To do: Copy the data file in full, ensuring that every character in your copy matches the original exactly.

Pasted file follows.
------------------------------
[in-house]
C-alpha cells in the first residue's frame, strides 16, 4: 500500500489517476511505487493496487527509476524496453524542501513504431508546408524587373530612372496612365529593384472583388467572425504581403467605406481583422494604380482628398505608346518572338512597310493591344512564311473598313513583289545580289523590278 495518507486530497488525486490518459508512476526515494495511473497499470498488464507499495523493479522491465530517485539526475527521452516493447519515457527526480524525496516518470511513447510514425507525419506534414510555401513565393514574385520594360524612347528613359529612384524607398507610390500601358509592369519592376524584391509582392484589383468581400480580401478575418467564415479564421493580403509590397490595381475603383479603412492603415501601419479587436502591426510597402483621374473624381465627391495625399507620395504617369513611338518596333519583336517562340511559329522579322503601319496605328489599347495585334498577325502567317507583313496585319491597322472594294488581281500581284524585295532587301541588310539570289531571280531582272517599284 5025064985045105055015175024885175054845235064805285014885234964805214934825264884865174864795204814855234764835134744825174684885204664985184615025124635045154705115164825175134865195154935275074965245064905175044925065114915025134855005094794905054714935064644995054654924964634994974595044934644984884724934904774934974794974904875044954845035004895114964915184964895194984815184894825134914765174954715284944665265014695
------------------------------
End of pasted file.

[in-house]
C-alpha cells in the first residue's frame, strides 16, 4: 500500500489517476511505487493496487527509476524496453524542501513504431508546408524587373530612372496612365529593384472583388467572425504581403467605406481583422494604380482628398505608346518572338512597310493591344512564311473598313513583289545580289523590278 495518507486530497488525486490518459508512476526515494495511473497499470498488464507499495523493479522491465530517485539526475527521452516493447519515457527526480524525496516518470511513447510514425507525419506534414510555401513565393514574385520594360524612347528613359529612384524607398507610390500601358509592369519592376524584391509582392484589383468581400480580401478575418467564415479564421493580403509590397490595381475603383479603412492603415501601419479587436502591426510597402483621374473624381465627391495625399507620395504617369513611338518596333519583336517562340511559329522579322503601319496605328489599347495585334498577325502567317507583313496585319491597322472594294488581281500581284524585295532587301541588310539570289531571280531582272517599284 5025064985045105055015175024885175054845235064805285014885234964805214934825264884865174864795204814855234764835134744825174684885204664985184615025124635045154705115164825175134865195154935275074965245064905175044925065114915025134855005094794905054714935064644995054654924964634994974595044934644984884724934904774934974794974904875044954845035004895114964915184964895194984815184894825134914765174954715284944665265014695